• Ex-Army: There are a lot of groups wildly in favor of mass immigration and open borders, and very few with a sane attitude about the issue. That's why so many of us are delighted that Trump is pounding away at the issue. ... The MAG (Media, Academia, Government) love the idea of masses of incompatible foreigners moving in and replacing the American people, because, frankly, the MAG hates the American people. Simple as that. Others pushing for mass immigration include the sappier sort of Christian, who think it's their duty to give up all they have (and all the rest of us have) and give it to random immigrants, who of course will not appreciate it but just whimper that they need more. Then there are the doublethinking Zionists (including many of the aforementioned Christians) who think Israel's borders are sacred and inviolable, but that ours are artificial or stupid or something. There are liberals in general, who, as a part of, or ally of, the MAG, prefer foreigners to Americans, non-whites to whites, non-Christians to Christians, etc. And we have the neocons, like the Bush boys, who want to be hidalgos lording over a multicultural empire full of an easily manipulated ethnically ambiguous people, who will work cheap and be dependent on the government. And then we have the flakier sort of libertarian, who says that everybody has a 'right of travel,' and therefore we have no right to keep anybody out of our country. This is much like the liberal notion that freedom of anything requires that the government subsidize everything that one might want to be "free" to do. Sailer: conservatives are naturally loyal to family, neighbors, and nation (so the Germans should like being German, for example); liberals rip off Christian universality by claiming to love humanity but hate their own people (false humility). Some common sense about this stuff: 1. Welcome the talented tenth, regardless of race. 2. Equal opportunity, not equal outcomes. Quotas in a job field (affirmative action) don't improve the field. 3. Freedom of association: "We reserve the right to refuse service to anyone," the law traditionally says. But the market works against turning away paying customers. 4. A country's first obligation is to its citizens; that's partly why it exists. (César Chavez, a born American, opposed illegal immigration.) But 5. Catholic social teaching: help a suffering person who asks, regardless of politics (borders) or even other parts of the law under some circumstances (I think you can find this in St. Thomas Aquinas).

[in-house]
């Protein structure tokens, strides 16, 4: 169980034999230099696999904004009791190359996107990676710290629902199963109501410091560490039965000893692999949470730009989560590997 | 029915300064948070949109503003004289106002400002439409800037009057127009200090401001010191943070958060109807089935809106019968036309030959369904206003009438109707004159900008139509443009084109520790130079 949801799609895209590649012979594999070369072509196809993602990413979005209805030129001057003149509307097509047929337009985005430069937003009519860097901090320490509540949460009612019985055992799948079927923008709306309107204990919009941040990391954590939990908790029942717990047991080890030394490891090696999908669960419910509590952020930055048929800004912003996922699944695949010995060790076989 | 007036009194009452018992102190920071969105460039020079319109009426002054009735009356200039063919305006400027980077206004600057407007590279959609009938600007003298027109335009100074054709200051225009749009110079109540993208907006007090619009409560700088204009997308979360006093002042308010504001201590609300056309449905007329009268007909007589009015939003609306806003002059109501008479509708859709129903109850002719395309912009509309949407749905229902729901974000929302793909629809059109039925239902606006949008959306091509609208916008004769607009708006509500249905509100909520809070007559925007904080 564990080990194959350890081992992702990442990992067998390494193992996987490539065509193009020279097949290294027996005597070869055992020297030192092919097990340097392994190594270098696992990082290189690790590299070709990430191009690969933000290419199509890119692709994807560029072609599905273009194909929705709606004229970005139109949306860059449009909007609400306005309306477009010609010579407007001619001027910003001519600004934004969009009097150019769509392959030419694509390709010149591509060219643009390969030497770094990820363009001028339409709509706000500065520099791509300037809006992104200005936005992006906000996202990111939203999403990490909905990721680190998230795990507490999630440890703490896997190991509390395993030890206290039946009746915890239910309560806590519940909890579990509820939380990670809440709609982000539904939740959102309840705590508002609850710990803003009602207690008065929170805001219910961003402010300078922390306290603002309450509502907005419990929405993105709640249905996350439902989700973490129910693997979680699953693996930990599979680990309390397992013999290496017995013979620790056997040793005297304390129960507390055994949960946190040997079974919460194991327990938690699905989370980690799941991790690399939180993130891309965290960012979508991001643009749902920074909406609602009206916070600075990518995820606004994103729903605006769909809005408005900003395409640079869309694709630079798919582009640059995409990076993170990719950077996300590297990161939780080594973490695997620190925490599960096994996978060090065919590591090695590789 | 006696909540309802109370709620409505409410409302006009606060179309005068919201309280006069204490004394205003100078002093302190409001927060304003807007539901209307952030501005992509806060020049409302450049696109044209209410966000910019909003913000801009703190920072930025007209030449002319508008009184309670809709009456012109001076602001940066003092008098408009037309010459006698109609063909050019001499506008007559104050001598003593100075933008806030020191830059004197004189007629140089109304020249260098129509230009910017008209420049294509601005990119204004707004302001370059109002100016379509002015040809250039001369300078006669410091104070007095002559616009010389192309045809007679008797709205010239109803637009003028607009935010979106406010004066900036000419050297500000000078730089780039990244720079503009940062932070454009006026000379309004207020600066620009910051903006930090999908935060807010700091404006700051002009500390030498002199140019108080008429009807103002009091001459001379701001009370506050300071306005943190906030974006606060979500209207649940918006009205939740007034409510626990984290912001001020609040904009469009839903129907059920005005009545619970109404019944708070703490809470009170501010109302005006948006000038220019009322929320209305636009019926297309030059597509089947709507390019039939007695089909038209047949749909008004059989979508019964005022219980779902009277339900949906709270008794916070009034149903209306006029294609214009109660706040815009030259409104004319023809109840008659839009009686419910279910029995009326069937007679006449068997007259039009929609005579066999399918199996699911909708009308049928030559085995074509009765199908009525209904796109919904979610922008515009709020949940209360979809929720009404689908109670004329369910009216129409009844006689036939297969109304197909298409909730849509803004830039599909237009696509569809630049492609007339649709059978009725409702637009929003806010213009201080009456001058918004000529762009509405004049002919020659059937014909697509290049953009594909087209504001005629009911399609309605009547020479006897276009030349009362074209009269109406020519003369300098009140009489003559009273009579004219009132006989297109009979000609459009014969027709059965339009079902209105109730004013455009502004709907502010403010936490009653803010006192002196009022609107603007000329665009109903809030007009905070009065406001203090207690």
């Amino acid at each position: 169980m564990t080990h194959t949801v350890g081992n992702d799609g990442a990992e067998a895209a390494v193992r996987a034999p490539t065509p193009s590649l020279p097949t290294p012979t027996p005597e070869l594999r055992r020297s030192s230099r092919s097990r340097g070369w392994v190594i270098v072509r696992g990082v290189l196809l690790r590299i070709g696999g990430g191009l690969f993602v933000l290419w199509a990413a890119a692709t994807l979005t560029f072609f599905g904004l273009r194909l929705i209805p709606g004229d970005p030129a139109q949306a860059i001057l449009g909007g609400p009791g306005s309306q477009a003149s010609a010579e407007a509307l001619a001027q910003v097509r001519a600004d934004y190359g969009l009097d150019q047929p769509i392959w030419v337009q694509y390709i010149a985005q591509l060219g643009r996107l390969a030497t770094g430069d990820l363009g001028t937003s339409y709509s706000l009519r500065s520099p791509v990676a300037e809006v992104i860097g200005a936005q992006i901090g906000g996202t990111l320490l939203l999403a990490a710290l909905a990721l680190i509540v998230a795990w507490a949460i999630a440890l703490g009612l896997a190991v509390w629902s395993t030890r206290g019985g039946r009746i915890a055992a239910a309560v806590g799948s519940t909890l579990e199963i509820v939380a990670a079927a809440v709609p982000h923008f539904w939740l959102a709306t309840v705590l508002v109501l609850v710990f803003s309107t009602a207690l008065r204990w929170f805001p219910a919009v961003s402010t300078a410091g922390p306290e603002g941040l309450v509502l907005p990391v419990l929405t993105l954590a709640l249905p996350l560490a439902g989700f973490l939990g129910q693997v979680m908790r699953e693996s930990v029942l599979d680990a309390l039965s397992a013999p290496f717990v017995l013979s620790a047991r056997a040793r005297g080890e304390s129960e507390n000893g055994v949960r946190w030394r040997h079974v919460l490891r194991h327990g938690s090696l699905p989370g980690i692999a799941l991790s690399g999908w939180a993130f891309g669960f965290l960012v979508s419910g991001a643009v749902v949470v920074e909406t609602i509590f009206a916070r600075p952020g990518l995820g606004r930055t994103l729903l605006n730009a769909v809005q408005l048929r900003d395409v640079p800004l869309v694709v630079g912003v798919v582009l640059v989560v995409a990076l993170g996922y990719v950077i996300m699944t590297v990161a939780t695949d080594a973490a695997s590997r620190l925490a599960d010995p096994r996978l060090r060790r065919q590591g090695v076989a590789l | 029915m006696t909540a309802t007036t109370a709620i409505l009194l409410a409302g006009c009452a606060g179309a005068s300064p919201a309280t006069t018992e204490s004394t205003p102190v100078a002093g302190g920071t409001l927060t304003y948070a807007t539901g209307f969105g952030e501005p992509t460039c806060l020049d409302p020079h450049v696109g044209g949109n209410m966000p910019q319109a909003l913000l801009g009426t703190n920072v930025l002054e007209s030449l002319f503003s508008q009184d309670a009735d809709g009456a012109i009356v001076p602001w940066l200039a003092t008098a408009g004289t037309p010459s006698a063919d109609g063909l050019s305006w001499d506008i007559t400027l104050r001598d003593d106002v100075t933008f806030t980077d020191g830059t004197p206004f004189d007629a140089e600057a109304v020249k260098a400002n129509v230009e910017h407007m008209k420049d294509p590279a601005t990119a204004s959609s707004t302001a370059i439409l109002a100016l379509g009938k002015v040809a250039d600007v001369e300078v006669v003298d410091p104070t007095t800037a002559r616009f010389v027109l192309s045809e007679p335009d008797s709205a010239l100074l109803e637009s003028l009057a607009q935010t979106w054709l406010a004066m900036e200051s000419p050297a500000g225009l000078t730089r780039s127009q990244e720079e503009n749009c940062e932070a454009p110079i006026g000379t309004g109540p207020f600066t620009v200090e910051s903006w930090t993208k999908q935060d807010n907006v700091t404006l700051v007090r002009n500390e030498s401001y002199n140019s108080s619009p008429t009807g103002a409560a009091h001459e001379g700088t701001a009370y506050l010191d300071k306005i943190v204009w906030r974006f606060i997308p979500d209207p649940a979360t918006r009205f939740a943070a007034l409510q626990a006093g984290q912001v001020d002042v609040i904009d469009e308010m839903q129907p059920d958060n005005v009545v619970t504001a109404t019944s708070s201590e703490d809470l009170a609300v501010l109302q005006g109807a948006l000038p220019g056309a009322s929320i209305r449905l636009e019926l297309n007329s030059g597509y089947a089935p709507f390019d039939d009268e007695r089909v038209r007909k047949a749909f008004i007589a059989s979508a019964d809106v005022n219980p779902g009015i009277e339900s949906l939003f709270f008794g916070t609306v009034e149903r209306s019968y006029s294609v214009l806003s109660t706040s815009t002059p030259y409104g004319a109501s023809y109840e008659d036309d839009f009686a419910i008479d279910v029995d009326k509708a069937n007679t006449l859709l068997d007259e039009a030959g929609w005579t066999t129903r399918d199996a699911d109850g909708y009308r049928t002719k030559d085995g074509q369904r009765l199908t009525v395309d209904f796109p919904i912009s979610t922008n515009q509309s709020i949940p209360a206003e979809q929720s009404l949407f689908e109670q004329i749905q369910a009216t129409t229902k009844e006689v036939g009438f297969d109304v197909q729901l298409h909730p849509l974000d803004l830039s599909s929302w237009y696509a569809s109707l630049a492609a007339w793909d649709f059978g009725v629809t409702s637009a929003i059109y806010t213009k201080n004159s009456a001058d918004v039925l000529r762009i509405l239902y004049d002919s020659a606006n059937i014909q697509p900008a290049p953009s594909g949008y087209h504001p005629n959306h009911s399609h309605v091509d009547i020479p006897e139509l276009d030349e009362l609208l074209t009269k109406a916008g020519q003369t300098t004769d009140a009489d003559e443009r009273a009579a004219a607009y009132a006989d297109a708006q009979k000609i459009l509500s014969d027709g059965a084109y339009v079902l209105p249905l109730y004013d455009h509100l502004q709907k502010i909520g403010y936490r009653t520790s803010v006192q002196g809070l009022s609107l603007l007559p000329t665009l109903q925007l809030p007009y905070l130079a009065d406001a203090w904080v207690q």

• Diaspora Judaism (since the Romans destroyed their temple in 70), certainly European-based Ashkenazim (most American Jews: mostly via Russia with an older immigration from Germany), promotes weak ties among gentiles to try to keep the host society safer for themselves. (Secularizing Christmas so the schmaltz is the content, the sole message, for example.) Universalism for thee (thus promoting liberal politics) but not for me: it's tribal; everything is to benefit the Jews, and they don't particularly want you to join. It's not a universal faith. (It's a religion except when they say it's not. It's a race except when they say it's not.) Anyway, a strength of pre-conciliar American Catholicism is we had that sense of "a people," that self-interest, but of course without the exclusivity (almost but not quite a tribe), because Christianity (per Acts) is evangelical, universal. Back when we were brave enough to start Catholic schools instead of sending our kids to de facto Protestant state ones. The Sixties was when American Protestants succeeded in absorbing us. "Our people" means, yes, "the Christian community."